NEW YORK — Federal Reserve Chairman Ben Bernanke said Monday the issue of asset market bubbles remains one of the biggest challenges facing policy makers, though he added he does not see anything in the U.S. markets right now that concerns him.

"It's extraordinarily difficult to tell, but it's not obvious to me ... there are any large misalignments currently in the U.S. financial system," Bernanke said.

He was addressing the difficult issue of what policy makers should do when confronted with an asset market that appears to be rising out of step with what fundamentals suggest. As he and other policy makers have said before, Bernanke noted asset bubbles are a "very, very challenging problem" and it is very difficult to determine whether a market has lost its bearings.

Bernanke said the Fed can deal with bubbles by way of interest rate hikes, but he added it's important to "use the right tool for the job" and that it might be better to pursue unruly asset markets via the banking and supervisory avenue.

Bernanke's comments on asset bubbles come as some have worried the rock bottom stance of monetary policy may be making possible new bubbles in asset markets.

Bernanke's comments followed a formal speech before the Economic Club of New York, held in New York City. He was answering questions put to him by Henry Kaufman, of Henry Kaufman & Co., and Matthew Winkler, the head editor at Bloomberg News.

In his prepared remarks, the Fed chief laid out a case that should by now be familiar to most market participants. He indicated a minimal inflation threat, coupled with wounded job market and moderate economic growth, means the Fed is unlikely to raise interest rates any time soon.

The Fed continues to expect an economy that is "likely to warrant exceptionally low levels of the federal funds rate for an extended period," Bernanke said. "Continued growth next year is likely," he said. "However, some important headwinds--in particular, constrained bank lending and a weak job market--likely will prevent the expansion from being as robust as we would hope," the chairman said.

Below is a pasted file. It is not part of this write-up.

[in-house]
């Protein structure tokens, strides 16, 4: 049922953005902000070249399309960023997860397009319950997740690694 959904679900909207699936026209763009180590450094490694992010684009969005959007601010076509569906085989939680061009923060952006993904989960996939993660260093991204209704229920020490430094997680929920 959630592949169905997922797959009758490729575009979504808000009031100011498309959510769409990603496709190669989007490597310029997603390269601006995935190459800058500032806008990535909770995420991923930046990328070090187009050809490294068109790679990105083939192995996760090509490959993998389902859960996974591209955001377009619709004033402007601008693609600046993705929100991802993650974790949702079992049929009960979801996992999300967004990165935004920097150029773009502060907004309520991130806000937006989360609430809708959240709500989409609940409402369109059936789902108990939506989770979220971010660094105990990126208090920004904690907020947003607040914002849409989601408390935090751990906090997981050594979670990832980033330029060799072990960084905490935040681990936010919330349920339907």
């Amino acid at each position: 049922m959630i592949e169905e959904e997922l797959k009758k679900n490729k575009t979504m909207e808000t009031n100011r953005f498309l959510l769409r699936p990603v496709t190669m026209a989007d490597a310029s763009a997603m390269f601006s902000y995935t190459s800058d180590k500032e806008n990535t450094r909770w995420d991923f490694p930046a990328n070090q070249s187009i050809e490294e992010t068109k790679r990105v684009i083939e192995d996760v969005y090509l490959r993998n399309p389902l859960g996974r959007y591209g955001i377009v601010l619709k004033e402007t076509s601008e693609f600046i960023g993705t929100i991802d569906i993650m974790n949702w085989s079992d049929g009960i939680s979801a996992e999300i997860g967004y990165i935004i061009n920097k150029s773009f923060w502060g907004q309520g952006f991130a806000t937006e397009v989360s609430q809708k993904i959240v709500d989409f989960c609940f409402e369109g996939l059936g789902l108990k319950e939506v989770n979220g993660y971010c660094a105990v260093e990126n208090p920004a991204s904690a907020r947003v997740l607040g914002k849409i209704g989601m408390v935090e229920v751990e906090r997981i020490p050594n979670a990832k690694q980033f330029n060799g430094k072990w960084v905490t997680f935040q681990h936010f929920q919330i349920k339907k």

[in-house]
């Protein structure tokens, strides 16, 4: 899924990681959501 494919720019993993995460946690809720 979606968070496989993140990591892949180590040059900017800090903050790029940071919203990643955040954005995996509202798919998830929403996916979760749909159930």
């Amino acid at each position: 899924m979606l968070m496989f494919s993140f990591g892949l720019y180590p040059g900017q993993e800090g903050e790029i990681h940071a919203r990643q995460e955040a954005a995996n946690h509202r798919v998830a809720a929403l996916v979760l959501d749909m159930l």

The official also mounted an unusual defense of the dollar, which has been under major pressures of late, saying a commitment to keeping inflation stable and promoting growth "will help ensure that the dollar is strong."

Most observers believe current economic conditions and their likely path over coming months will keep the Fed from raising rates until the middle of next year. Indeed, many economists reckon the current effectively zero percent policy may be able to stay in place throughout 2010, simply because the Fed will not face any sort of meaningful inflation threat.

On Friday, Federal Reserve Bank of Chicago President Charles Evans said in Paris that "inflation is underrunning and the economy is underperforming, so an accommodative policy is likely to continue to be appropriate, I would say well into 2010, most likely beyond."

Economists concur with the Federal Reserve's confidence on inflation. A survey of private forecasters released Monday by the Federal Reserve Bank of Philadelphia had economists predicting the central bank's preferred inflation gauge, the core personal consumption expenditures price index, is predicted to rise in a range that's well within the Fed's understood definition of price stability. In fact, inflation is seen rising at the low end of that range, with a gain of 1.4% this year, 1.3% in 2010, followed by 1.5% in 2011.

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